• Reply 31 of 120
    It is wonderful how so many people here are bashing CR. CR used the same testing methodology and ranked the past MB models high. CR also used the same methodology for all other laptops without this kind of jarring finding.
    Reasonably, users other than web developers would not turn this option on. But they would not reload the same page ten thousand times before the battery dies either. This setting is just to mimic a use case when the user is browsing different websites, and is completely fair since CR uses it across all laptops.
    Apple admitted it is a bug in Safari that cause the fluctuation, but people are blaming CR for using the browser wrong. To me, apple fanboys are saying when CR recommends MBs it is trustworthy, when it does not it is crap.
    stompylorin schultzteaearlegreyhotsingularitydysamoriawilliamlondonhungover
  • Reply 32 of 120
    wigginwiggin Posts: 2,217member
    Quote
    If Apple updates its software in a way that the company claims will substantively change battery performance, we will conduct fresh tests," the original report said.

    IF is the problem. CR could just as equally say, "Nope, we don't think Apple has done anything that will change our results. We stand by our results."

    The CR tests should be repeatable by anyone who chooses to perform them. If their original 'test steps' didn't state that they'd disabled the browser cache then CR deserve to get an awful lot of flack.
    Software and System testing is all about repeatability. AFAIK, the CR results were anything but that.

    What would really be interesting is to repeat the test both with and without the cache disabled after Apple's bug fix is released. Remember, the article also stated that this also led Apple to discover a bug in their own code that made the results even worse. If CR's test script is set up to repeatedly load the same page as a simulation of random web browsing, then having the cache enabled would essentially be cheating in favor of better battery performance as the entire page would already be in the cache. Perhaps this test protocol, including disabling the cache, worked fine in past iterations of testing with other Macs, but when combined with this Apple bug it was no longer a valid test.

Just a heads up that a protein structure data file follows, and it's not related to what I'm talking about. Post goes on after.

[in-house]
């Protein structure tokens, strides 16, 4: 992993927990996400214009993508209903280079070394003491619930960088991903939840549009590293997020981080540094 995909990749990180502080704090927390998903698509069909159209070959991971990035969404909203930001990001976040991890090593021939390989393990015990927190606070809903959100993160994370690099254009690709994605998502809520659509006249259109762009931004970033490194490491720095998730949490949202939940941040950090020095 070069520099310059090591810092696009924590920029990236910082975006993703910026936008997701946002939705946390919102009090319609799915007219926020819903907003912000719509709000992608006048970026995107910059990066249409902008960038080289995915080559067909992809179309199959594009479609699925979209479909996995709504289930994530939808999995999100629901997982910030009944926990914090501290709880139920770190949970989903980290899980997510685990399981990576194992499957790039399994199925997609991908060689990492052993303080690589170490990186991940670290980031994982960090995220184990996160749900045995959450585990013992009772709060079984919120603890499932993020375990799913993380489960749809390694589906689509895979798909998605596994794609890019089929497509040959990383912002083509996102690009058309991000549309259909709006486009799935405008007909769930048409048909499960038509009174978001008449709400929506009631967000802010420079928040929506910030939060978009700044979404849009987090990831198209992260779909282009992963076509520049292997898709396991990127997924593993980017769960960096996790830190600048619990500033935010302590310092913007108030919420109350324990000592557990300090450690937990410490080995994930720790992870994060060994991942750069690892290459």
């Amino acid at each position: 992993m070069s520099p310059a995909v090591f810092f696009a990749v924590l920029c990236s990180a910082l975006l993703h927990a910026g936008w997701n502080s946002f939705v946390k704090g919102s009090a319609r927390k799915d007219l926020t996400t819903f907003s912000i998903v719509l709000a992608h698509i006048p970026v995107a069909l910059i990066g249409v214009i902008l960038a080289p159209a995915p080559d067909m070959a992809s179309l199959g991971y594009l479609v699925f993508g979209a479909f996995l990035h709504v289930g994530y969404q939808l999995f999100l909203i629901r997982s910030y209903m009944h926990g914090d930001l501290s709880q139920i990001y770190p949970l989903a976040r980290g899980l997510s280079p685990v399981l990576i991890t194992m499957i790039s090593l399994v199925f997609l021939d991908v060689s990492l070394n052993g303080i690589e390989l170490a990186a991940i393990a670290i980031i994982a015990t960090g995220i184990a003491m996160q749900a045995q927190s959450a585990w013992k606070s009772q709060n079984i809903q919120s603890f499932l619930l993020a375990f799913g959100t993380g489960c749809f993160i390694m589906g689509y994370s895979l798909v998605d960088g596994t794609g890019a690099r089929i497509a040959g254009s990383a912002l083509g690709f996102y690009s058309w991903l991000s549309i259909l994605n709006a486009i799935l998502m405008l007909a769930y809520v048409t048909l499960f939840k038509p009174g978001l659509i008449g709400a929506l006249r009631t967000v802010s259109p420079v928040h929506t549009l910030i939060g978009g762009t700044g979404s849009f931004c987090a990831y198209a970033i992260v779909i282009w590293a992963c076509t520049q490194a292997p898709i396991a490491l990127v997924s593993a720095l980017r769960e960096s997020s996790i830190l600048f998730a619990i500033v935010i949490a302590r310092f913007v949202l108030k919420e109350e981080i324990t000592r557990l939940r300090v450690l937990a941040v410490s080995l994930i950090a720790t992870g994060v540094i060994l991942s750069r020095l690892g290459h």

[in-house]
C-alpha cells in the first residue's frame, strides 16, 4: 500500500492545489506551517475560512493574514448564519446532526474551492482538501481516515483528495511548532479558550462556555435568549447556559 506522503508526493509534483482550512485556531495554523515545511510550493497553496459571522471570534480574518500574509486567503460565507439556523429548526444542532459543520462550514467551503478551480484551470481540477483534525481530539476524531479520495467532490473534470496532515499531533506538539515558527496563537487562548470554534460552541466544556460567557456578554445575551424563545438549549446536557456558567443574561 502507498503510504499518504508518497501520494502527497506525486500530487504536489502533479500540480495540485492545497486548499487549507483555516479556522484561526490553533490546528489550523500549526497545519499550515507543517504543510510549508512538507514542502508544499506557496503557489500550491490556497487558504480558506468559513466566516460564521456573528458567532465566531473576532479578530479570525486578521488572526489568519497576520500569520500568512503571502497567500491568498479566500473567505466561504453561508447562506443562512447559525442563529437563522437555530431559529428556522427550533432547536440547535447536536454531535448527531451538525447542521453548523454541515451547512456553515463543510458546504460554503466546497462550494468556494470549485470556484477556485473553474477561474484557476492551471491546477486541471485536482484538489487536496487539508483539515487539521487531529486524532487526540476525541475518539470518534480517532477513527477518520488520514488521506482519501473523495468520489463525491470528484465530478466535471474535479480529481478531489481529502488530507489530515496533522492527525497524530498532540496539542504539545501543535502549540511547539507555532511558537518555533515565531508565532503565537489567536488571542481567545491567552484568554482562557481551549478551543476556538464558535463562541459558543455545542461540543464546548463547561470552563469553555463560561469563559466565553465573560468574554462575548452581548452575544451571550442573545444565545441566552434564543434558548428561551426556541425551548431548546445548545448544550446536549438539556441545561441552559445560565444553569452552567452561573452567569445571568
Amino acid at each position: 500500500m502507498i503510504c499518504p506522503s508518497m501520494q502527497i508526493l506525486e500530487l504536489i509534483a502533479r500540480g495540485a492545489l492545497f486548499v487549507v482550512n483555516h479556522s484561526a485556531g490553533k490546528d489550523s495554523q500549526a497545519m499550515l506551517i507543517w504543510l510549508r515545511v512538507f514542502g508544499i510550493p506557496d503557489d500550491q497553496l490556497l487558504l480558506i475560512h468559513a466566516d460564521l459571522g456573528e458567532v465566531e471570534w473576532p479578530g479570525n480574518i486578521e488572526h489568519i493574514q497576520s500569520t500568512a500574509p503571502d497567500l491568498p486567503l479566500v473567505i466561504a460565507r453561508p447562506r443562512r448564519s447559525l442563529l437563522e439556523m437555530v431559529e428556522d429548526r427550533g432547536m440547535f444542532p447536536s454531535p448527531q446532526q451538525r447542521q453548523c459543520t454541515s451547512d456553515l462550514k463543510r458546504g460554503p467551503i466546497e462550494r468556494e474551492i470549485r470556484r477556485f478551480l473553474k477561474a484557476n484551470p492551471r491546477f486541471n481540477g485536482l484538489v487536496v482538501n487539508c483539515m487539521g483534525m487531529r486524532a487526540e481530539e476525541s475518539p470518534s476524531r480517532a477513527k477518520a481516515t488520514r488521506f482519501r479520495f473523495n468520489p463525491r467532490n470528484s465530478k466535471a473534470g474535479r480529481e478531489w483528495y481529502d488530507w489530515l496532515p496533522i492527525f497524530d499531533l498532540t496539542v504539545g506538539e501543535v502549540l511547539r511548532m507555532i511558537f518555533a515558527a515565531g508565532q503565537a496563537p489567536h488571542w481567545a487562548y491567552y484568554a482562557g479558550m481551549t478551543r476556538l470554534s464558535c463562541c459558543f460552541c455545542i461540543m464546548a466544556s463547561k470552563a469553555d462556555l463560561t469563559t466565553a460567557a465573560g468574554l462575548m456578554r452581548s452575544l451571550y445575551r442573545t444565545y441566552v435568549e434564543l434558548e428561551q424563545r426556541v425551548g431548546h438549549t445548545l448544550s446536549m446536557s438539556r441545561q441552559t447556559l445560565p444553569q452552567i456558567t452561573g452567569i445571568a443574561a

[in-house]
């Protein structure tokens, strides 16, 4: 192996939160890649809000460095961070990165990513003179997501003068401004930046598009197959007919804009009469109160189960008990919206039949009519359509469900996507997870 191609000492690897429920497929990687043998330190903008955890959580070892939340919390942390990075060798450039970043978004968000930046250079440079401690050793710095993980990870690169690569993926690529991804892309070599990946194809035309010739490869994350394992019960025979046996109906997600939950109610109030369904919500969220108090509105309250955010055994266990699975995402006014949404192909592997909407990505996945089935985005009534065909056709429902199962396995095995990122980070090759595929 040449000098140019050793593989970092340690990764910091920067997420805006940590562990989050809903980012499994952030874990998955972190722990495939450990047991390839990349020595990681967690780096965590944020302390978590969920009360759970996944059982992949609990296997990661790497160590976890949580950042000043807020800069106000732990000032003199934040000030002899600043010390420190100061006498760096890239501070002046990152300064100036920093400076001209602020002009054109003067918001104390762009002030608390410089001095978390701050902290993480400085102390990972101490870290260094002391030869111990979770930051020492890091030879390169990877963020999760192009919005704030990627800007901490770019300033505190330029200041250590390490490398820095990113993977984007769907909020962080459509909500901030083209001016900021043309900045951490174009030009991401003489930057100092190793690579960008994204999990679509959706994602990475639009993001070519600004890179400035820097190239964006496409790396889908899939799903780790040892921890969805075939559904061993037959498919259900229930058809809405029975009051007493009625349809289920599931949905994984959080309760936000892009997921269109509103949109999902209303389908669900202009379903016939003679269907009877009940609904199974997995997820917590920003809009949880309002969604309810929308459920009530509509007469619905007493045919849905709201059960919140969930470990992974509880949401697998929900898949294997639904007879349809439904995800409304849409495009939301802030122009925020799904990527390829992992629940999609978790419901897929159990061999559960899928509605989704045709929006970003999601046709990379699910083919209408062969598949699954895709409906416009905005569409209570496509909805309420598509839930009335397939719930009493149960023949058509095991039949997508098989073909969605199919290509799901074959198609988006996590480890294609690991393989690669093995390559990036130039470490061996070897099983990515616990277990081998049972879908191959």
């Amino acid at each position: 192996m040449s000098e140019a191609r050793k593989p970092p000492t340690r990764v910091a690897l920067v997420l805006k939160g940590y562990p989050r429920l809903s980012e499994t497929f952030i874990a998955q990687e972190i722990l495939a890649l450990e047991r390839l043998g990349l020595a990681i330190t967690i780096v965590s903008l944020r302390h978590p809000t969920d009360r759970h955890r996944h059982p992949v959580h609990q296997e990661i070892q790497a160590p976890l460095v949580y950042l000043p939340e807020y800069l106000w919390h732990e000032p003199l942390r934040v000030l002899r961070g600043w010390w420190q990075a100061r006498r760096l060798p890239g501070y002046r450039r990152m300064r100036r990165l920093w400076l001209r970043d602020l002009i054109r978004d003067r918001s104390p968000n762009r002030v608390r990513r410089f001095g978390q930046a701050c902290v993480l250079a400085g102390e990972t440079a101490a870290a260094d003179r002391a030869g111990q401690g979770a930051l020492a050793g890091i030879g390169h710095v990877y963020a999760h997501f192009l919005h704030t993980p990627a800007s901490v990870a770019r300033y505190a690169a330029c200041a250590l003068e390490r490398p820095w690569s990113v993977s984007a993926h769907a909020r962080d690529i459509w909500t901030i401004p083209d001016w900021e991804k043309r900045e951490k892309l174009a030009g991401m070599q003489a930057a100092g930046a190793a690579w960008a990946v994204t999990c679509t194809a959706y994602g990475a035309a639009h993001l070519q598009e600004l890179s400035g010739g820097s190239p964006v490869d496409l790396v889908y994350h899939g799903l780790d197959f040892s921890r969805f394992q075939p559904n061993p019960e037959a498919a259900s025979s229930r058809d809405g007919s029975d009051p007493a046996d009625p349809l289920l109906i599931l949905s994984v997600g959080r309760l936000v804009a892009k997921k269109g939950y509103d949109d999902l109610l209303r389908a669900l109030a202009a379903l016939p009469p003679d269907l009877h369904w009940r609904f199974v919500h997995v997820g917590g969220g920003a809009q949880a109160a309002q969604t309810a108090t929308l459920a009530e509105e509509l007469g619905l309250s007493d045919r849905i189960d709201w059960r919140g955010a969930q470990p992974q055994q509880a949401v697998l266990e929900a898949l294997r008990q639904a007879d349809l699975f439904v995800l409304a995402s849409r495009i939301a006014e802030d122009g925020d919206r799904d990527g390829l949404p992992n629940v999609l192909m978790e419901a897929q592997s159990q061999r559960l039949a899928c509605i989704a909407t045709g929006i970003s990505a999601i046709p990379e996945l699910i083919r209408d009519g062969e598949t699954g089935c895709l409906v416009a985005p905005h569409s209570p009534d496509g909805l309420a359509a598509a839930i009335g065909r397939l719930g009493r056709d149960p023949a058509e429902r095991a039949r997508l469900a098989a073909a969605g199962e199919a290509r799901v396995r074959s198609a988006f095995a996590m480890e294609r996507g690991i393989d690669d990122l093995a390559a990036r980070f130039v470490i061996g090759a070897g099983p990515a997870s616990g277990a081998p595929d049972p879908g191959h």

Clearly CR needs to update their testing protocol, but I'm not sure I'm ready to go so far as to say it was malicious as some here are suggesting. Keep in mind, there have been many other reports of questionable battery life reported by other sources. Perhaps this bug Apple discovered in their own code contributed to those other reported experiences as well. Apple has previously stated that there was no software issues related to battery life. This incident has proven that to be false.

    And I hope this bug they are reportedly fixing also fixes the issue myself and others have reported with Sierra on earlier models (mine is a 2015 MBP). Something in Sierra is causing the discreet GPU to engage when it's not needed and was never engaged in previous OS versions. For example, opening the color picker in TextEdit activates the discreet GPU in Sierra, and it stays active until you exit TextEdit. Launching Quicken 2007 also engages the GPU in Sierra but not in any previous OS version. Quicken I could maybe accept as it's obviously older software that might not have the correct configuration. It was coded before there was automatic graphics switching in Mac laptops, but it did behave properly in OSes prior to Sierra. And that doesn't explain TextEdit which was released with Sierra.